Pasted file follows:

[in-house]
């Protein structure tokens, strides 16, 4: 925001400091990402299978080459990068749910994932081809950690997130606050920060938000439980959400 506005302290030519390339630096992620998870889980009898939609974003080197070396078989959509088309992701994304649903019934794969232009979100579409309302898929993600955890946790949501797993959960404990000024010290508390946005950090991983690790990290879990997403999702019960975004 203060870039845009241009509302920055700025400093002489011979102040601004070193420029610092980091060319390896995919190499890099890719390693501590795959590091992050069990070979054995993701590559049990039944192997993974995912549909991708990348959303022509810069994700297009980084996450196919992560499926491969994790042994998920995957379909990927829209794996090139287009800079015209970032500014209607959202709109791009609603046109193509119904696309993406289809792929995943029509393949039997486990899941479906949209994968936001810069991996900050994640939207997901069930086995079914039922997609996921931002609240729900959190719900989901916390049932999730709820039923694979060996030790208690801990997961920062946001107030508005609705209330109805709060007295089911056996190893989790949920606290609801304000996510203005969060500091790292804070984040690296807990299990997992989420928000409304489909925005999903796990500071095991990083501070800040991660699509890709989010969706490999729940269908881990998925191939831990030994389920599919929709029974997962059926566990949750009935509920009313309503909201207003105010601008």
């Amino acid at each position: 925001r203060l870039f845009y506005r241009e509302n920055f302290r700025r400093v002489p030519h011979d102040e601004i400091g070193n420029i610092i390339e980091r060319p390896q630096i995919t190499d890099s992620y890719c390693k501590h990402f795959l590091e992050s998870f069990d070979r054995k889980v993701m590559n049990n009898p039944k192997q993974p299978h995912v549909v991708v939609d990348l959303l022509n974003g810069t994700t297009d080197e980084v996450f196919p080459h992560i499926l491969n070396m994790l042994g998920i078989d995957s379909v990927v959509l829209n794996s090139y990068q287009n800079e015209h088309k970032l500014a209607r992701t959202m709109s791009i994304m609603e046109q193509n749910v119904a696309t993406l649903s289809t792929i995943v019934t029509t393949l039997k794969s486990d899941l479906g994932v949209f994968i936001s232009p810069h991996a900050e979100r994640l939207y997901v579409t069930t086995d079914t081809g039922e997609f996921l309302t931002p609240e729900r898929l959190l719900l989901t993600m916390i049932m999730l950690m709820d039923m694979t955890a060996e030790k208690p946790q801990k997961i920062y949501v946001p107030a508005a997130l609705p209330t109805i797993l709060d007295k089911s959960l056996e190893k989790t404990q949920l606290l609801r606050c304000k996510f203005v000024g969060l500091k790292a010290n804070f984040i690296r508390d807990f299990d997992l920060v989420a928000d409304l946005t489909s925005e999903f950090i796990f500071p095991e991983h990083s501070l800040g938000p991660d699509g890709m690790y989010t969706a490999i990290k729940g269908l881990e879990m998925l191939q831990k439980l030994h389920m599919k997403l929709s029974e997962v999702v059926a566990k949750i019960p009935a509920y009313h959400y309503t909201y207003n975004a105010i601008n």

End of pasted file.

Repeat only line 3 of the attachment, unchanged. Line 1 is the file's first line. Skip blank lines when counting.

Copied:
């Amino acid at each position: 925001r203060l870039f845009y506005r241009e509302n920055f302290r700025r400093v002489p030519h011979d102040e601004i400091g070193n420029i610092i390339e980091r060319p390896q630096i995919t190499d890099s992620y890719c390693k501590h990402f795959l590091e992050s998870f069990d070979r054995k889980v993701m590559n049990n009898p039944k192997q993974p299978h995912v549909v991708v939609d990348l959303l022509n974003g810069t994700t297009d080197e980084v996450f196919p080459h992560i499926l491969n070396m994790l042994g998920i078989d995957s379909v990927v959509l829209n794996s090139y990068q287009n800079e015209h088309k970032l500014a209607r992701t959202m709109s791009i994304m609603e046109q193509n749910v119904a696309t993406l649903s289809t792929i995943v019934t029509t393949l039997k794969s486990d899941l479906g994932v949209f994968i936001s232009p810069h991996a900050e979100r994640l939207y997901v579409t069930t086995d079914t081809g039922e997609f996921l309302t931002p609240e729900r898929l959190l719900l989901t993600m916390i049932m999730l950690m709820d039923m694979t955890a060996e030790k208690p946790q801990k997961i920062y949501v946001p107030a508005a997130l609705p209330t109805i797993l709060d007295k089911s959960l056996e190893k989790t404990q949920l606290l609801r606050c304000k996510f203005v000024g969060l500091k790292a010290n804070f984040i690296r508390d807990f299990d997992l920060v989420a928000d409304l946005t489909s925005e999903f950090i796990f500071p095991e991983h990083s501070l800040g938000p991660d699509g890709m690790y989010t969706a490999i990290k729940g269908l881990e879990m998925l191939q831990k439980l030994h389920m599919k997403l929709s029974e997962v999702v059926a566990k949750i019960p009935a509920y009313h959400y309503t909201y207003n975004a105010i601008n």